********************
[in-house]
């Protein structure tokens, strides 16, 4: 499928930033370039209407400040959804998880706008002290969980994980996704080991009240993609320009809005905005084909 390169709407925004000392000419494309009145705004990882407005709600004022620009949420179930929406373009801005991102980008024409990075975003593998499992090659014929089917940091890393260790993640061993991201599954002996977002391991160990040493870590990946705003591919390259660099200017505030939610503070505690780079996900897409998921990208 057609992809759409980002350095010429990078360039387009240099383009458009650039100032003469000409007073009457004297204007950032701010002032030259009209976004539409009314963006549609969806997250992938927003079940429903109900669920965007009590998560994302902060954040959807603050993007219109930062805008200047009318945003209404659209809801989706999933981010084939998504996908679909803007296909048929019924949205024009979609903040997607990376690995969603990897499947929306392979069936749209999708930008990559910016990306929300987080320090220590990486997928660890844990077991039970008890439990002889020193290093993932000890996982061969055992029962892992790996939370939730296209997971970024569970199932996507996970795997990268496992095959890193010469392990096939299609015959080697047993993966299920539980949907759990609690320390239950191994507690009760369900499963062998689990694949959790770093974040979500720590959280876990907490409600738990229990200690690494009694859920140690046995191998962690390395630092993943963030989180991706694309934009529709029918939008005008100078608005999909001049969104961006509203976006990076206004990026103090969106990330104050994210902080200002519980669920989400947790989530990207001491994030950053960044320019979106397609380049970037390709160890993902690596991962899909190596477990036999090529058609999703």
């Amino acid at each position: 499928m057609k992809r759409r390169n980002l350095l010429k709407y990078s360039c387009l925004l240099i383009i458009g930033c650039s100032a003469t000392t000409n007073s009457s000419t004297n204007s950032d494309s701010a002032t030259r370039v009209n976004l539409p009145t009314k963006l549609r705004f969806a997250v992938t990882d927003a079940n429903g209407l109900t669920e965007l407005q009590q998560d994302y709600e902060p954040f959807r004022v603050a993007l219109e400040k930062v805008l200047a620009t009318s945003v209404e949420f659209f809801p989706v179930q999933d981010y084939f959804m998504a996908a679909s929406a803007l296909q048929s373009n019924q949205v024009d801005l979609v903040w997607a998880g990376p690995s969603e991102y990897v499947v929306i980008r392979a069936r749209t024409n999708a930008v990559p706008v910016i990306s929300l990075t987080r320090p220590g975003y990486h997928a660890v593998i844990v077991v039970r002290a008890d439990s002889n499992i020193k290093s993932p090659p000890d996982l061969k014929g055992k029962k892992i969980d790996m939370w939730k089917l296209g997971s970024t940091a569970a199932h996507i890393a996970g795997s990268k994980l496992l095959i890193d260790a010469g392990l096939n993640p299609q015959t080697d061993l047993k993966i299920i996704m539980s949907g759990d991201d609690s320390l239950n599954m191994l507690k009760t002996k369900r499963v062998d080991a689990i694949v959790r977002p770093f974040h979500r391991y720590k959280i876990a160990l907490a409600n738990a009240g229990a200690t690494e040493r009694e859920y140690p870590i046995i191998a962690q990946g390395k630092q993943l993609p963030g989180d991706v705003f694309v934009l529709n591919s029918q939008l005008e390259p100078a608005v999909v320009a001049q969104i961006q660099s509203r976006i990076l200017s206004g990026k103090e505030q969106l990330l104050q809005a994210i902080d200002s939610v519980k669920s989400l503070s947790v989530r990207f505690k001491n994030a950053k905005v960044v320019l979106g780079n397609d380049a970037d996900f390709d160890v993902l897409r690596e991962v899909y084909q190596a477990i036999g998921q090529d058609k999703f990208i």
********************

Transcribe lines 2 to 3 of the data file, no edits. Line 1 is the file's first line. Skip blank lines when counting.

């Protein structure tokens, strides 16, 4: 499928930033370039209407400040959804998880706008002290969980994980996704080991009240993609320009809005905005084909 390169709407925004000392000419494309009145705004990882407005709600004022620009949420179930929406373009801005991102980008024409990075975003593998499992090659014929089917940091890393260790993640061993991201599954002996977002391991160990040493870590990946705003591919390259660099200017505030939610503070505690780079996900897409998921990208 057609992809759409980002350095010429990078360039387009240099383009458009650039100032003469000409007073009457004297204007950032701010002032030259009209976004539409009314963006549609969806997250992938927003079940429903109900669920965007009590998560994302902060954040959807603050993007219109930062805008200047009318945003209404659209809801989706999933981010084939998504996908679909803007296909048929019924949205024009979609903040997607990376690995969603990897499947929306392979069936749209999708930008990559910016990306929300987080320090220590990486997928660890844990077991039970008890439990002889020193290093993932000890996982061969055992029962892992790996939370939730296209997971970024569970199932996507996970795997990268496992095959890193010469392990096939299609015959080697047993993966299920539980949907759990609690320390239950191994507690009760369900499963062998689990694949959790770093974040979500720590959280876990907490409600738990229990200690690494009694859920140690046995191998962690390395630092993943963030989180991706694309934009529709029918939008005008100078608005999909001049969104961006509203976006990076206004990026103090969106990330104050994210902080200002519980669920989400947790989530990207001491994030950053960044320019979106397609380049970037390709160890993902690596991962899909190596477990036999090529058609999703």
């Amino acid at each position: 499928m057609k992809r759409r390169n980002l350095l010429k709407y990078s360039c387009l925004l240099i383009i458009g930033c650039s100032a003469t000392t000409n007073s009457s000419t004297n204007s950032d494309s701010a002032t030259r370039v009209n976004l539409p009145t009314k963006l549609r705004f969806a997250v992938t990882d927003a079940n429903g209407l109900t669920e965007l407005q009590q998560d994302y709600e902060p954040f959807r004022v603050a993007l219109e400040k930062v805008l200047a620009t009318s945003v209404e949420f659209f809801p989706v179930q999933d981010y084939f959804m998504a996908a679909s929406a803007l296909q048929s373009n019924q949205v024009d801005l979609v903040w997607a998880g990376p690995s969603e991102y990897v499947v929306i980008r392979a069936r749209t024409n999708a930008v990559p706008v910016i990306s929300l990075t987080r320090p220590g975003y990486h997928a660890v593998i844990v077991v039970r002290a008890d439990s002889n499992i020193k290093s993932p090659p000890d996982l061969k014929g055992k029962k892992i969980d790996m939370w939730k089917l296209g997971s970024t940091a569970a199932h996507i890393a996970g795997s990268k994980l496992l095959i890193d260790a010469g392990l096939n993640p299609q015959t080697d061993l047993k993966i299920i996704m539980s949907g759990d991201d609690s320390l239950n599954m191994l507690k009760t002996k369900r499963v062998d080991a689990i694949v959790r977002p770093f974040h979500r391991y720590k959280i876990a160990l907490a409600n738990a009240g229990a200690t690494e040493r009694e859920y140690p870590i046995i191998a962690q990946g390395k630092q993943l993609p963030g989180d991706v705003f694309v934009l529709n591919s029918q939008l005008e390259p100078a608005v999909v320009a001049q969104i961006q660099s509203r976006i990076l200017s206004g990026k103090e505030q969106l990330l104050q809005a994210i902080d200002s939610v519980k669920s989400l503070s947790v989530r990207f505690k001491n994030a950053k905005v960044v320019l979106g780079n397609d380049a970037d996900f390709d160890v993902l897409r690596e991962v899909y084909q190596a477990i036999g998921q090529d058609k999703f990208i």